So how does a rank beginner ever have the opportunity to try a Guarneri when they have no asperations to do anything more than have fun with freinds at a Sunday jam? I would love to be able to try better instruments and I do want (very much so) to improve my skill but at 42 I am in this for fun, not profession. My violin is a Shen, a step up from their student models. It's a nice little insturment.
On the G-string, it is a lack of power, that I notice. (It starts requiring pressure to get out strong sound.) ALso, for osme reason, it is not possible to play the first 1 cm close to bridge on the G-string and the A-string. I have tried doing it, but it simply has no sound at all, despite all different angles, speeds, pressure I have tried.
On the E-string, it meeked all the time I took a lose string, and many tones sound simply bad, starting from F in fifth position. It got much much better, after that the luthier took a look at it...but still...I have E-string-o-phobia
Maybe! I just need to get a bit of money first
The luthier improved the violin a lot. he did what you suggested, i think, and it really helped. still, i dont like the sounds i produce when playing on the E-string
What about marrying Stephen Hawking? It could surely speed up the process of getting a violin LOL
I have had my violin for more years than I care to admit. My parents bought t for me in middle school when my instructor laid it on the line that my 3/4 size rental was going to seriously hold me back. At that time we had an incredible Luthier in town. He'd been in the business forever and showed us two instruments. The first was shiny, new and gorgeous with a lovely case. The second was used and looked like the ugly stepsister of the first. It had a crack that he had repaired, and my only clue to its origin was the word GERMANY stamped inside. Being a teenager I was less than impressed.
So why do I still have it? It has a lovely tone and has no qualms about projecting. My various instructors have praised it over pettier, pricier, better pedigreed instruments. Someday I do wish to purchase a second violin, but I have no plans to get rid of the one I have. After all these years it's like a part of me.
It has been the present writer's experience that self education is the most important thing when searching for a good instrument.
Newer violins are fairly well standardized and excepting those produced in certain factory environments throughout the world one can expect to get a well made, decent sounding instrument for a reasonable amount of money.
Antique violins can possess tone qualities of high merit, but condition issues often disguise those qualities. Whether made in a 'factory' or by a 'school trained' luthier, each instrument bears the impress of the source.
Research and study of a general nature helps considerably, but investigating the historical background of the early makers (from any national school) but especially that of Cremona, in Italy, will enable the seeker of 'lost treasure' to more easily find one.
If any serious player (or collector) is dis-satisified with their instrument and seemingly have no 'hope' of finding one of truly good quality please contact me. I can help.
First, I am so glad I found you online fiddlerman! I'm 47yo and still have the groupies. My main instrument is guitar which I play in studios and tours. I've always been a multi-instrument player. I play quit a bit of alto sax and stumbled across a Cecilio alto sax and love it. Plays just as good (almost as my International Woodwind). As a guitar player, I play them all but I'm really stuck on good Gibson Les Pauls and SGs. Taylors for acoustic.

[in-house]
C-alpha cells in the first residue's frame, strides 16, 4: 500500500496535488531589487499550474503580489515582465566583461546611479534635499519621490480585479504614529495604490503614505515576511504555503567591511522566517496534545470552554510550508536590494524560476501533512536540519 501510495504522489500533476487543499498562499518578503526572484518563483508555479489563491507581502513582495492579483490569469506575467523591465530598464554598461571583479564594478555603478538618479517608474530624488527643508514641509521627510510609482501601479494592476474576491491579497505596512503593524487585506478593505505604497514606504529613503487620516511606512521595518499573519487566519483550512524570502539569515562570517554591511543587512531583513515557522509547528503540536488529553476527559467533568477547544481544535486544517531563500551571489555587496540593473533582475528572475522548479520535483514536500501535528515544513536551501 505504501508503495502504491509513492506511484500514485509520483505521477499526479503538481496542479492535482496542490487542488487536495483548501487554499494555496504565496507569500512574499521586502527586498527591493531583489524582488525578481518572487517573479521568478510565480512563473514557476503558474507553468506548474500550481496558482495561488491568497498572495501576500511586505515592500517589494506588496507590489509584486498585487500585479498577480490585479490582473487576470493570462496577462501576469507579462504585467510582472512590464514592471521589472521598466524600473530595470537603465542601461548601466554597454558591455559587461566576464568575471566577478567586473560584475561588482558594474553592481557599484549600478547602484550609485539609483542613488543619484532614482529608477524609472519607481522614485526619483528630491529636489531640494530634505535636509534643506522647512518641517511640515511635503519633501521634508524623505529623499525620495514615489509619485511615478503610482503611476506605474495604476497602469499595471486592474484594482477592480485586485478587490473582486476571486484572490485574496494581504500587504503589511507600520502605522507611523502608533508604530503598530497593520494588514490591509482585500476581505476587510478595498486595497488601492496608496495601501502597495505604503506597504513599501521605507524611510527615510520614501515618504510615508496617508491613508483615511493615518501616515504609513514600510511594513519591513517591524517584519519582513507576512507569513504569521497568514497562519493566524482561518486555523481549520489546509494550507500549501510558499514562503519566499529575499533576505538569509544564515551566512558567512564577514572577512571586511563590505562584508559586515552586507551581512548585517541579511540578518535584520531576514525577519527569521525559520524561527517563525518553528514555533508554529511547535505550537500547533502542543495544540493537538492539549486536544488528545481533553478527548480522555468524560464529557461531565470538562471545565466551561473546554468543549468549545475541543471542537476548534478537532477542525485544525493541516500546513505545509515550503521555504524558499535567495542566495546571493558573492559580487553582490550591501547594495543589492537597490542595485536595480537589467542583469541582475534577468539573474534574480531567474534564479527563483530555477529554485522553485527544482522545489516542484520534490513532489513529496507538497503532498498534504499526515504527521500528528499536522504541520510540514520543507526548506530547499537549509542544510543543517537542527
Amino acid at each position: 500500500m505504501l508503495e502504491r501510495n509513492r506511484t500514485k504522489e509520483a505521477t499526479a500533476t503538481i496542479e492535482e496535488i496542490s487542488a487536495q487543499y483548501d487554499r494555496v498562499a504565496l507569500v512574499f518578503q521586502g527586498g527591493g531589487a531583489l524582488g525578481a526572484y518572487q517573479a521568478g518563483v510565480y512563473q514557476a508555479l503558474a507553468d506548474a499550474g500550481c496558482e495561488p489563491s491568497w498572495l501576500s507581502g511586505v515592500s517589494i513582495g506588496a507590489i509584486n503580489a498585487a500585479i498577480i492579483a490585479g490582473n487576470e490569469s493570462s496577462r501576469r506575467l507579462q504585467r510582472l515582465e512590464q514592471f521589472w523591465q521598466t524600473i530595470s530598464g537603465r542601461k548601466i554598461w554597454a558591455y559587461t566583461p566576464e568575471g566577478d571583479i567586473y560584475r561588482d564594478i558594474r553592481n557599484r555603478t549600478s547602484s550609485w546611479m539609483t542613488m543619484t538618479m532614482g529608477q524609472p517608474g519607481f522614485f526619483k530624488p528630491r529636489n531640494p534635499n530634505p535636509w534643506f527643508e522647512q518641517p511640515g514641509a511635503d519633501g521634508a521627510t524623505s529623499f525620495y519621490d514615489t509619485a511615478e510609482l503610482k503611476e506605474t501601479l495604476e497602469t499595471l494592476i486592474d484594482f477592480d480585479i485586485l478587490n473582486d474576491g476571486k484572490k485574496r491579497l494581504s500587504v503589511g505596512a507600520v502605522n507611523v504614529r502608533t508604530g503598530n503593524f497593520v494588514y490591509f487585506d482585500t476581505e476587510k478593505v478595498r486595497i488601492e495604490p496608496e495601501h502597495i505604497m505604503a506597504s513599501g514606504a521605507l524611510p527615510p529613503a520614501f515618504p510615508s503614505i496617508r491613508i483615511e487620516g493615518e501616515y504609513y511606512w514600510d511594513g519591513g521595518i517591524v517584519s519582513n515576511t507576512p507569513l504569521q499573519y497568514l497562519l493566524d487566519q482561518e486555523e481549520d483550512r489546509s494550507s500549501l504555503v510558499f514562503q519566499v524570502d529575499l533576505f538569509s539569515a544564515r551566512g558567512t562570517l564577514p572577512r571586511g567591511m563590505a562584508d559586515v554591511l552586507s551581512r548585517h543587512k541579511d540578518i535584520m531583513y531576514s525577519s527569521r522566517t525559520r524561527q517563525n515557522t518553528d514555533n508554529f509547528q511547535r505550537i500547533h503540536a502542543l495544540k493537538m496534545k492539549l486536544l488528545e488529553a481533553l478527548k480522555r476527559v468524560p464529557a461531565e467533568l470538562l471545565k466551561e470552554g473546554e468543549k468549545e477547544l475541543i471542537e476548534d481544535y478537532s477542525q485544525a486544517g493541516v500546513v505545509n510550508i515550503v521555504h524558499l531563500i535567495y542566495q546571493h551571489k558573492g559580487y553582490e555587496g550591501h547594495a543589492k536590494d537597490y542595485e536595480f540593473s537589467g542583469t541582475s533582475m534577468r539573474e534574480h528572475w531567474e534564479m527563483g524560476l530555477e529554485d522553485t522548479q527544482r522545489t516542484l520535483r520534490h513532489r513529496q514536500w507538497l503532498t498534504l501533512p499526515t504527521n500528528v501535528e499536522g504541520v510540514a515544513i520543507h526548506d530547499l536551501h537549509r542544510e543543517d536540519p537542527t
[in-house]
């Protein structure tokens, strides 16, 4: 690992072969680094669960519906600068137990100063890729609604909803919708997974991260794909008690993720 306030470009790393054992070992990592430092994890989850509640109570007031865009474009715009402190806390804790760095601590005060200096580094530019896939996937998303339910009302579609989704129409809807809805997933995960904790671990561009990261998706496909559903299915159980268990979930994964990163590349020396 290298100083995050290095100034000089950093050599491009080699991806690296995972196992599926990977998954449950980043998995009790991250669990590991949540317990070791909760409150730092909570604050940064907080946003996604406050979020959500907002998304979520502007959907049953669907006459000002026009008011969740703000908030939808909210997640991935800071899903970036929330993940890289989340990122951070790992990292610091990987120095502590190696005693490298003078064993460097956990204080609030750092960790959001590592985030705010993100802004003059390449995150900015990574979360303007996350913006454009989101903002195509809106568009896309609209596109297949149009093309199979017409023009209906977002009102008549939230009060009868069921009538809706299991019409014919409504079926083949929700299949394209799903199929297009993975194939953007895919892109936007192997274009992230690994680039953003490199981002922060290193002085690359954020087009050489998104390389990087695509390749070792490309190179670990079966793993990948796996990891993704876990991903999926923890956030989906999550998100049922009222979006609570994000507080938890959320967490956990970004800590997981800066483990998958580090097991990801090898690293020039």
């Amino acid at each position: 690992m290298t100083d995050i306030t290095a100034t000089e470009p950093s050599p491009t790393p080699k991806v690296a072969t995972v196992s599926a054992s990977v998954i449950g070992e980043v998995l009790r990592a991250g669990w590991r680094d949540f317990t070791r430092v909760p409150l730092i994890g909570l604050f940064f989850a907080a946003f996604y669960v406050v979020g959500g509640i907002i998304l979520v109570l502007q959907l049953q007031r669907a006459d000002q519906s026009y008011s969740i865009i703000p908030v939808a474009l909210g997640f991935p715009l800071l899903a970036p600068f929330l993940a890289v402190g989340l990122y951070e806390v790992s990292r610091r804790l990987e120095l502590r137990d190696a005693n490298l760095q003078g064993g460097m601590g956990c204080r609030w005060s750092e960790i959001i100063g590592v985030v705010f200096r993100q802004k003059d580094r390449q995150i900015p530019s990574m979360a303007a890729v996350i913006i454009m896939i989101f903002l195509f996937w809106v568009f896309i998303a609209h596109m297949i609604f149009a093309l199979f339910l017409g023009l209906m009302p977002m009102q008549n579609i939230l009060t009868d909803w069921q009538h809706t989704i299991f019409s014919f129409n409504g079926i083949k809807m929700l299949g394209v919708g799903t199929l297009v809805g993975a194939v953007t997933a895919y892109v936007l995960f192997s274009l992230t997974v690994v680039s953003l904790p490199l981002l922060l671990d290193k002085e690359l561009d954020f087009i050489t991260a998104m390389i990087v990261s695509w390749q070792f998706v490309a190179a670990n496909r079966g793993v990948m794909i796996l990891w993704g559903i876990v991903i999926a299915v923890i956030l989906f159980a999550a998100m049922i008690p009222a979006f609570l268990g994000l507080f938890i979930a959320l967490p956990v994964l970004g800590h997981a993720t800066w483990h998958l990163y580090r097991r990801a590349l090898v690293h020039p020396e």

I was so impressed with my Cecilio sax and thought I had to try their violin brand for $99 bucks. What a deal! My grandfather played violin in jazz bands and what not during the depression many moons ago and I got all of his violins. 2 of them could sell for about $45,000 each. I don't touch those. I saw your video on KKmusicstore site with the Cecilio black metallic violin. Mine was delivered today and after about 9 hours of playing it, I am really impressed! I'm looking forward to learning the violin more and more and think this Cecilio violin will not hold me back.
Sounds great! I'll let you know how things go and will for sure ask some questions about the violin. Tomorrow I am heading up to LA to do some guitar recording and should of been playing my guitar today but instead I was playing my violin all day and will play more tonight. I'm really hooked. love it! I'm going to buy the Cecelio solid body electric now too. I have every effect you could think of and can't wait to try the electric violin on my Deluxe Memory Man. I'm hearing Edgar Winters' Frankenstein transposed to violin in my head right now.
I'll post some links to my guitar work here soon and violin work too.
The violin I am borrowing right now is very old, a friend picked it up at some flea market. She invested in getting it fixed, so it's not horrible, but it definitely is not the most easiest violin to play. The sound is warm, but i have to work hard at getting a sweet/good sound to come out of it. This may be good in the long run because it forces me to work hard at creating a good sound. When I was learning guitar at 11 years old (I taught myself) I was using a guitar with very high action making it extremely difficult to push down with my fingers and play chords. I had to work very hard ( and painful fingers!) but when I played other guitars in comparison there were very easy!!!! So the challenge is perhaps a blessing in disguise. I am happy to be using my friends violin and know